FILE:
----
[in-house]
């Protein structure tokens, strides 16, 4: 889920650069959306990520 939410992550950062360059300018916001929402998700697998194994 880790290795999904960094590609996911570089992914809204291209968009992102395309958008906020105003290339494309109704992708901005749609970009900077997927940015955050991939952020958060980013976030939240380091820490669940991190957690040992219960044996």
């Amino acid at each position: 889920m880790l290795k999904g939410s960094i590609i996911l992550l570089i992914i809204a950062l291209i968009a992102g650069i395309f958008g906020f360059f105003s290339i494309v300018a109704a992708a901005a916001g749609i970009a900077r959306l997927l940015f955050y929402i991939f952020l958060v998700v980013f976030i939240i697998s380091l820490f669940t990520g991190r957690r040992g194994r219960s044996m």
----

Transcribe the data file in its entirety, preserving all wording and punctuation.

[in-house]
């Protein structure tokens, strides 16, 4: 889920650069959306990520 939410992550950062360059300018916001929402998700697998194994 880790290795999904960094590609996911570089992914809204291209968009992102395309958008906020105003290339494309109704992708901005749609970009900077997927940015955050991939952020958060980013976030939240380091820490669940991190957690040992219960044996």
């Amino acid at each position: 889920m880790l290795k999904g939410s960094i590609i996911l992550l570089i992914i809204a950062l291209i968009a992102g650069i395309f958008g906020f360059f105003s290339i494309v300018a109704a992708a901005a916001g749609i970009a900077r959306l997927l940015f955050y929402i991939f952020l958060v998700v980013f976030i939240i697998s380091l820490f669940t990520g991190r957690r040992g194994r219960s044996m």